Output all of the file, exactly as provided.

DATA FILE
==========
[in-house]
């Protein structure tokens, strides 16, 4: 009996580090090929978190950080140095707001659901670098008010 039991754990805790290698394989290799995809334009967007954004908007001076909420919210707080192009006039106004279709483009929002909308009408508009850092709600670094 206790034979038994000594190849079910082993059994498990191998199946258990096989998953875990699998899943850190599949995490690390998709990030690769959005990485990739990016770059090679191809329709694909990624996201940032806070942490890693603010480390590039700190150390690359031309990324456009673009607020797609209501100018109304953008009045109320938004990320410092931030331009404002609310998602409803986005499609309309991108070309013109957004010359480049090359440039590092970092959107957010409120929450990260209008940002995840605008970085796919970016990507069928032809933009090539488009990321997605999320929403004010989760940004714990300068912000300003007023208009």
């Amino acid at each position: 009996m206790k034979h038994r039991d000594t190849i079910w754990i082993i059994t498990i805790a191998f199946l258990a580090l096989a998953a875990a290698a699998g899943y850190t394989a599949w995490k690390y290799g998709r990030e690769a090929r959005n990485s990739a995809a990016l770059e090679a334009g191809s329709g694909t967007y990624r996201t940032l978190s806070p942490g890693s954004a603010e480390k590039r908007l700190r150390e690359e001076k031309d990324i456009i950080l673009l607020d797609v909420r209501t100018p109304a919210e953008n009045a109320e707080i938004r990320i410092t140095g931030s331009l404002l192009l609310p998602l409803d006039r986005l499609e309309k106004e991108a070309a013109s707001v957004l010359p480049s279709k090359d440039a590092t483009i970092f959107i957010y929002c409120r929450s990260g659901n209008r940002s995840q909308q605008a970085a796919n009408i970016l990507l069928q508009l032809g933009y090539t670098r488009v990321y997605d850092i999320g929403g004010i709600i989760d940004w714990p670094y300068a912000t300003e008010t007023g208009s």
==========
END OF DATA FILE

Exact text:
[in-house]
């Protein structure tokens, strides 16, 4: 009996580090090929978190950080140095707001659901670098008010 039991754990805790290698394989290799995809334009967007954004908007001076909420919210707080192009006039106004279709483009929002909308009408508009850092709600670094 206790034979038994000594190849079910082993059994498990191998199946258990096989998953875990699998899943850190599949995490690390998709990030690769959005990485990739990016770059090679191809329709694909990624996201940032806070942490890693603010480390590039700190150390690359031309990324456009673009607020797609209501100018109304953008009045109320938004990320410092931030331009404002609310998602409803986005499609309309991108070309013109957004010359480049090359440039590092970092959107957010409120929450990260209008940002995840605008970085796919970016990507069928032809933009090539488009990321997605999320929403004010989760940004714990300068912000300003007023208009």
């Amino acid at each position: 009996m206790k034979h038994r039991d000594t190849i079910w754990i082993i059994t498990i805790a191998f199946l258990a580090l096989a998953a875990a290698a699998g899943y850190t394989a599949w995490k690390y290799g998709r990030e690769a090929r959005n990485s990739a995809a990016l770059e090679a334009g191809s329709g694909t967007y990624r996201t940032l978190s806070p942490g890693s954004a603010e480390k590039r908007l700190r150390e690359e001076k031309d990324i456009i950080l673009l607020d797609v909420r209501t100018p109304a919210e953008n009045a109320e707080i938004r990320i410092t140095g931030s331009l404002l192009l609310p998602l409803d006039r986005l499609e309309k106004e991108a070309a013109s707001v957004l010359p480049s279709k090359d440039a590092t483009i970092f959107i957010y929002c409120r929450s990260g659901n209008r940002s995840q909308q605008a970085a796919n009408i970016l990507l069928q508009l032809g933009y090539t670098r488009v990321y997605d850092i999320g929403g004010i709600i989760d940004w714990p670094y300068a912000t300003e008010t007023g208009s």